This one is easy to summarize. Our biology has evolved in an environment of scarcity over millions of years. Over the last century, which accounts for a mere fraction of a second relative to the timescale of our existence, we have had an industrial revolution, where we’ve developed technology that has helped us store, cook and preserve food. Many types of food processing methods, like pickling, jarring or freezing, don’t necessarily modify food chemistry and aren't inherently bad at all. Since there is a downside to all technological advancements, our desire to push tech forward has led to clever ways to produce food to feed the masses, often to the detriment of our health. Food processing has helped us make calories more concentrated, less satiating and highly palatable. Modern fast foods hijack our senses of taste, smell and mouthfeel and Mother Nature just can’t compete with that. Our biology is simply not equipped to survive in an environment of abundance and hyper palatable-foods. Processed foods alone can’t explain our obesity trends, but do account for a large part. This subject is a complex one, with many nuances which deserves its very own article. Just so happens that I’ve already written a thorough review of the obesity pandemic. You can read it here.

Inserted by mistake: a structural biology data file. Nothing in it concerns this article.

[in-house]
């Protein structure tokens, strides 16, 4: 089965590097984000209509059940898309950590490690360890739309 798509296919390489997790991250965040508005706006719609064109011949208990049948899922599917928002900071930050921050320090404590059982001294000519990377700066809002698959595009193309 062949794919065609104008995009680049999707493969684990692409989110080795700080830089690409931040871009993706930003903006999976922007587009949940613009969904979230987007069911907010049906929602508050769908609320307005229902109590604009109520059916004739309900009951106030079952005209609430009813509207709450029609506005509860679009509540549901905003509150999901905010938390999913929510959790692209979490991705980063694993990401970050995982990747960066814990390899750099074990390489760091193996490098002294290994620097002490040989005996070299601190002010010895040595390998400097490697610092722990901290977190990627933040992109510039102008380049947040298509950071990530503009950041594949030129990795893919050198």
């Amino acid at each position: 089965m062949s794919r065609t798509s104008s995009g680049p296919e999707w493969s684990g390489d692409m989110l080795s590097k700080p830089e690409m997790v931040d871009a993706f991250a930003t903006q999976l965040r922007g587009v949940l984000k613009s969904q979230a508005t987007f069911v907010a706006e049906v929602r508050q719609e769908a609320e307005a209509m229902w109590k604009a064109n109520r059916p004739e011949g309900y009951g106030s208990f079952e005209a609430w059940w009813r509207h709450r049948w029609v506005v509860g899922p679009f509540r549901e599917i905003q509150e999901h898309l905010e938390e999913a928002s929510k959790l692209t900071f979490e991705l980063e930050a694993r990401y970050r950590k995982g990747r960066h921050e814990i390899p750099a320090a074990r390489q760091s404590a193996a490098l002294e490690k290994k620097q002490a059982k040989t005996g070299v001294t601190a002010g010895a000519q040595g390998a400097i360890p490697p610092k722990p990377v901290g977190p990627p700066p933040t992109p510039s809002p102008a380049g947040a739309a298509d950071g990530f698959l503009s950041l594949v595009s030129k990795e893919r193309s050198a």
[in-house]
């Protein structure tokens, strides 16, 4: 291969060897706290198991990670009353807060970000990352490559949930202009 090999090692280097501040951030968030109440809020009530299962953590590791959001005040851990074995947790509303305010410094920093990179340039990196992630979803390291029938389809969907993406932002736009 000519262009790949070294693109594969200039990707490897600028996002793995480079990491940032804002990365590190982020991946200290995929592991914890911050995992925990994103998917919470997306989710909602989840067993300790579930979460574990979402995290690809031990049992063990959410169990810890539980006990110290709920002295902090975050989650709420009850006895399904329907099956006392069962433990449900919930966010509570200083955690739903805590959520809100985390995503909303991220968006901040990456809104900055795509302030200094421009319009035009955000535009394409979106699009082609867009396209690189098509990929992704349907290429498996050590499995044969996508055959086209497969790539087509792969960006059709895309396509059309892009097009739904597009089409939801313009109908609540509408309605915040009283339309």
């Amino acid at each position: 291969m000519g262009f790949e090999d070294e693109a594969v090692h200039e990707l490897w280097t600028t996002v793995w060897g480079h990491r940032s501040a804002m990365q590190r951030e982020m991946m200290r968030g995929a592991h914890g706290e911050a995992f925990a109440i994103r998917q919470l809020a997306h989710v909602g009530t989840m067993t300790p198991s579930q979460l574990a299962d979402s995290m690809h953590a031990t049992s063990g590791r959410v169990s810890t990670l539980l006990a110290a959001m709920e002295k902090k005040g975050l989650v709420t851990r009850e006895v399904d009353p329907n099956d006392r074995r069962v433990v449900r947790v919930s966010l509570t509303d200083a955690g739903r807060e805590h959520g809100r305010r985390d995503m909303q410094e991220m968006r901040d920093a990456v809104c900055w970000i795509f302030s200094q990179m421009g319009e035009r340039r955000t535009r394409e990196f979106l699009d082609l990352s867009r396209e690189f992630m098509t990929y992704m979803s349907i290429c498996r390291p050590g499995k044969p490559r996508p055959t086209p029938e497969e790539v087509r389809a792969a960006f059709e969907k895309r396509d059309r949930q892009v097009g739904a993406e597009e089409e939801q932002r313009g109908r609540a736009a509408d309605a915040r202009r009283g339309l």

The Laws Of Thermodynamics


Weight gain can be summed up as the relationship between the calories you ingest and those you burn. Calories in minus calories out will result in a positive calorie balance that will lead to weight gain over time, or weight loss if your calorie balance is negative. The "calories in" part of the equation is pretty simple and is limited to the calories you consume. The "calories out" part of the equation is a little more complex and includes your BMR (basal metabolic rate) which is the amount of calories you burn just for basic organ function. It also includes the calories you burn during exercise (exercise induced thermogenesis) and NEAT (or non-exercise activity thermogenesis), which is the calories burned just by walking to your car for example. The last part of the calories out equation includes the calories required to digest, absorb and process the foods you eat. This phenomenon, called food thermogenesis is not insignificant since it requires more calories to burn off protein than it does to burn off fat. Although oversimplified, you can‘t avoid the basic laws of thermodynamics, and in a nutshell (although there are small nuances):